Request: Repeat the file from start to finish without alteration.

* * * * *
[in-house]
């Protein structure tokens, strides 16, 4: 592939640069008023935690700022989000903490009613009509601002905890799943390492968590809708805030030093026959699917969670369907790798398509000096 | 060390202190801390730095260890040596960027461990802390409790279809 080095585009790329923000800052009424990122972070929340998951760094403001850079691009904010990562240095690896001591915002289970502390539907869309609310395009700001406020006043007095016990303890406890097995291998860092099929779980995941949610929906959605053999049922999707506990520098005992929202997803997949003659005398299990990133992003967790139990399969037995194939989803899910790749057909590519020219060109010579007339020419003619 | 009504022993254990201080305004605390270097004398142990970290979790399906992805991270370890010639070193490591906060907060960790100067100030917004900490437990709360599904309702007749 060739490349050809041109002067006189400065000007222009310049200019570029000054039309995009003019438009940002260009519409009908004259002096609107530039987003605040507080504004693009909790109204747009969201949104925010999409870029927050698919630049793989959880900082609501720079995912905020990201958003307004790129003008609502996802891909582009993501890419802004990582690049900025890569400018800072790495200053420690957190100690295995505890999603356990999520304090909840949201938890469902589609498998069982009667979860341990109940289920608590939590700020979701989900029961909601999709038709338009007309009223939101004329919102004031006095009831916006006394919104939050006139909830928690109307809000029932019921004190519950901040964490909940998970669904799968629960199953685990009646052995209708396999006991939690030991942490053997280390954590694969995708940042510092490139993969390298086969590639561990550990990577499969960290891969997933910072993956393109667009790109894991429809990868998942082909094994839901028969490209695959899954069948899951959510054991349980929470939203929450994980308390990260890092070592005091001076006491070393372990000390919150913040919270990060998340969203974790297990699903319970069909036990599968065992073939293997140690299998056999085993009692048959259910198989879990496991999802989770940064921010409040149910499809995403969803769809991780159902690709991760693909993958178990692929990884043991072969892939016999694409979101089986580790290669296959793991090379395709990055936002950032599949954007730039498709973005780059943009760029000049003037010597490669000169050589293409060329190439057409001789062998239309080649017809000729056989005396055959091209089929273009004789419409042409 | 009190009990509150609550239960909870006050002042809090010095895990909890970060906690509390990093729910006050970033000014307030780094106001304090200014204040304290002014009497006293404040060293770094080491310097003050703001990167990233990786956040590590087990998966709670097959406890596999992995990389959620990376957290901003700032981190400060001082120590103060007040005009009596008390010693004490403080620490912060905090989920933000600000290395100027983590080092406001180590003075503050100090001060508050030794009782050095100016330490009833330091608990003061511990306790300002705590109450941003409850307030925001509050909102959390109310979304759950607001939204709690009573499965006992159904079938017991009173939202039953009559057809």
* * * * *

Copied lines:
[in-house]
């Protein structure tokens, strides 16, 4: 592939640069008023935690700022989000903490009613009509601002905890799943390492968590809708805030030093026959699917969670369907790798398509000096 | 060390202190801390730095260890040596960027461990802390409790279809 080095585009790329923000800052009424990122972070929340998951760094403001850079691009904010990562240095690896001591915002289970502390539907869309609310395009700001406020006043007095016990303890406890097995291998860092099929779980995941949610929906959605053999049922999707506990520098005992929202997803997949003659005398299990990133992003967790139990399969037995194939989803899910790749057909590519020219060109010579007339020419003619 | 009504022993254990201080305004605390270097004398142990970290979790399906992805991270370890010639070193490591906060907060960790100067100030917004900490437990709360599904309702007749 060739490349050809041109002067006189400065000007222009310049200019570029000054039309995009003019438009940002260009519409009908004259002096609107530039987003605040507080504004693009909790109204747009969201949104925010999409870029927050698919630049793989959880900082609501720079995912905020990201958003307004790129003008609502996802891909582009993501890419802004990582690049900025890569400018800072790495200053420690957190100690295995505890999603356990999520304090909840949201938890469902589609498998069982009667979860341990109940289920608590939590700020979701989900029961909601999709038709338009007309009223939101004329919102004031006095009831916006006394919104939050006139909830928690109307809000029932019921004190519950901040964490909940998970669904799968629960199953685990009646052995209708396999006991939690030991942490053997280390954590694969995708940042510092490139993969390298086969590639561990550990990577499969960290891969997933910072993956393109667009790109894991429809990868998942082909094994839901028969490209695959899954069948899951959510054991349980929470939203929450994980308390990260890092070592005091001076006491070393372990000390919150913040919270990060998340969203974790297990699903319970069909036990599968065992073939293997140690299998056999085993009692048959259910198989879990496991999802989770940064921010409040149910499809995403969803769809991780159902690709991760693909993958178990692929990884043991072969892939016999694409979101089986580790290669296959793991090379395709990055936002950032599949954007730039498709973005780059943009760029000049003037010597490669000169050589293409060329190439057409001789062998239309080649017809000729056989005396055959091209089929273009004789419409042409 | 009190009990509150609550239960909870006050002042809090010095895990909890970060906690509390990093729910006050970033000014307030780094106001304090200014204040304290002014009497006293404040060293770094080491310097003050703001990167990233990786956040590590087990998966709670097959406890596999992995990389959620990376957290901003700032981190400060001082120590103060007040005009009596008390010693004490403080620490912060905090989920933000600000290395100027983590080092406001180590003075503050100090001060508050030794009782050095100016330490009833330091608990003061511990306790300002705590109450941003409850307030925001509050909102959390109310979304759950607001939204709690009573499965006992159904079938017991009173939202039953009559057809």